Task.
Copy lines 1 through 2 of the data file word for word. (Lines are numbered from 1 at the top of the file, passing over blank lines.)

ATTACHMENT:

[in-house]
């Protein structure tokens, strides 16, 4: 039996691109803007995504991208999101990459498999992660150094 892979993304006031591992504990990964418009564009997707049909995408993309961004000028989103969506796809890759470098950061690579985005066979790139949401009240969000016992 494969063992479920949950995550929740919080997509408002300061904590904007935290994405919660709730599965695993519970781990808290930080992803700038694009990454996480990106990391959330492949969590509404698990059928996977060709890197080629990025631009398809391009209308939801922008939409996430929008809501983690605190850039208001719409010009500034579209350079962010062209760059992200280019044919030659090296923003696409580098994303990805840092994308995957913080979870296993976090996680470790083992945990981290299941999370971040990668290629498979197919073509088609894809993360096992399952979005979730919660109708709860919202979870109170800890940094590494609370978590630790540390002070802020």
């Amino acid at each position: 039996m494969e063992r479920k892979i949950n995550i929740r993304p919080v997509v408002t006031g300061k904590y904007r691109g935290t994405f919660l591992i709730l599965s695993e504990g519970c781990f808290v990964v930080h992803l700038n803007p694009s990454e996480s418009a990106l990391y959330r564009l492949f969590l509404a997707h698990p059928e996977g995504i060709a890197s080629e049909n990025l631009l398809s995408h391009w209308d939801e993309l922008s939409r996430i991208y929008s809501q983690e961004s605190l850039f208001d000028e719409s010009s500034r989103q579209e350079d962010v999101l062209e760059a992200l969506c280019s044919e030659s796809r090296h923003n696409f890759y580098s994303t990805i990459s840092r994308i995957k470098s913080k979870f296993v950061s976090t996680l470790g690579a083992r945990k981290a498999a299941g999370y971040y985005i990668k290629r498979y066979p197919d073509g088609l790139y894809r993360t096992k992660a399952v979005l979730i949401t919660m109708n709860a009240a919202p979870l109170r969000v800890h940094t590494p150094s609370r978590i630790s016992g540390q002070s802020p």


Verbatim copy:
[in-house]
């Protein structure tokens, strides 16, 4: 039996691109803007995504991208999101990459498999992660150094 892979993304006031591992504990990964418009564009997707049909995408993309961004000028989103969506796809890759470098950061690579985005066979790139949401009240969000016992 494969063992479920949950995550929740919080997509408002300061904590904007935290994405919660709730599965695993519970781990808290930080992803700038694009990454996480990106990391959330492949969590509404698990059928996977060709890197080629990025631009398809391009209308939801922008939409996430929008809501983690605190850039208001719409010009500034579209350079962010062209760059992200280019044919030659090296923003696409580098994303990805840092994308995957913080979870296993976090996680470790083992945990981290299941999370971040990668290629498979197919073509088609894809993360096992399952979005979730919660109708709860919202979870109170800890940094590494609370978590630790540390002070802020």